The A List Apart Blog Presents:

An Excellent Week

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A couple of big announcements are making the rounds this week, both of them exciting for those of us who make web sites:

Google advises progressive enhancement

In a blog post explaining updates to its indexing system, Google makes it clear that they’re now parsing web pages in their entirety — not just HTML, but also CSS and JavaScript. Their indexer used to ignore layout and behave as if it were a text-only browser, but now it’s scanning fully rendered pages.

This means a few things. First, make sure you’re not denying Googlebot access to directories that hold your CSS and JavaScript. Check your `robots.txt` file to make sure.

Second, from Google’s post:

Just like modern browsers, our rendering engine might not support all of the technologies a page uses. Make sure your web design adheres to the principles of progressive enhancement as this helps our systems (and a wider range of browsers) see usable content and basic functionality when certain web design features are not yet supported.

Pierre Far, Webmaster Trends Analyst

(Emphasis mine. By the way, this support for progressive enhancement plays very nicely with their strong recommendation for responsive web design.)

And third: Speed matters. We’ve known for a while that a fast-loading site makes for a better user experience, but with this update it also means Google’s indexing system now explicitly favors faster-loading sites over slower ones.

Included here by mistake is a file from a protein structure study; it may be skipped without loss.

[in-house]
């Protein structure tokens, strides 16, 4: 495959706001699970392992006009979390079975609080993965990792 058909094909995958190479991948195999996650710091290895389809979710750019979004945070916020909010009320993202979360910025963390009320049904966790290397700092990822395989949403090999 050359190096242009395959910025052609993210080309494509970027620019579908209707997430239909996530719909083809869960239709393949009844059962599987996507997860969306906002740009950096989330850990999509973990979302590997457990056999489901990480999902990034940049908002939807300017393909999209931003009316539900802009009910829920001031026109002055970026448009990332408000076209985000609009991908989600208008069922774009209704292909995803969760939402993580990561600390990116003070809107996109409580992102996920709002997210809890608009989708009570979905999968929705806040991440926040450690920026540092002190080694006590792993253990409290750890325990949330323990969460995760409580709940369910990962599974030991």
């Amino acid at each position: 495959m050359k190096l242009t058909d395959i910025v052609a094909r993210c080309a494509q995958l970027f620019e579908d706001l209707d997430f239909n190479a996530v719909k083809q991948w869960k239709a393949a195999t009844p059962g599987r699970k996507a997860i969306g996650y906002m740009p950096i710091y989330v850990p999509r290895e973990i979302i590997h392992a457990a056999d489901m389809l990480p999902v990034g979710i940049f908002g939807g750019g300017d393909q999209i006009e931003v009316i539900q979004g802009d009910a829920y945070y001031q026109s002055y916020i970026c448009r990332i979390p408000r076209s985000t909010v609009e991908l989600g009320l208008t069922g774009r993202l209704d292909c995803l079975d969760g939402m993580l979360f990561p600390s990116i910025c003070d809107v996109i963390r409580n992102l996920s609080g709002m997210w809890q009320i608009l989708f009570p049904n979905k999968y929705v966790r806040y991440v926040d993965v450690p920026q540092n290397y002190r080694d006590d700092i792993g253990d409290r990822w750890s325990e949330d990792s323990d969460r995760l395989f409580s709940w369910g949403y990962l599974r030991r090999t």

How do your sites stack up?

HTML5 is now an official standard

After initially taunting us with a release date well into the next decade, W3C has published their official recommendation for HTML5, ending years of of often-frustrating, but productive development.

Most of us have been using HTML5 for years already (Jeremy Keith published HTML5 For Web Designers in 2010), so this may seem like a small thing to celebrate. But now we can use elements with full confidence they won’t change, we may see quicker adoption by browser makers of all the exciting things HTML5 brings to the table, and any XHTML holdouts may finally be convinced that HTML5 is good to go.

Let’s get out there.

3 Reader Comments

  1. Is it clear what this change will mean for sites which render content after page load using a secondary AJAX request? Right now pre-rendering is the answer. Does this mean those pages no longer need to prerender? I imagine there must be some limit on how much JS or how many AJAX requests the crawler would wait for.

  2. @John: I think this is what they mean when they say that performance is important now.. if you have an Angular app that takes 30 secs. to render, then I too – as you – think that the crawler will skip it… or at least postpone the crawl, and in the end, maybe even rank it lower.

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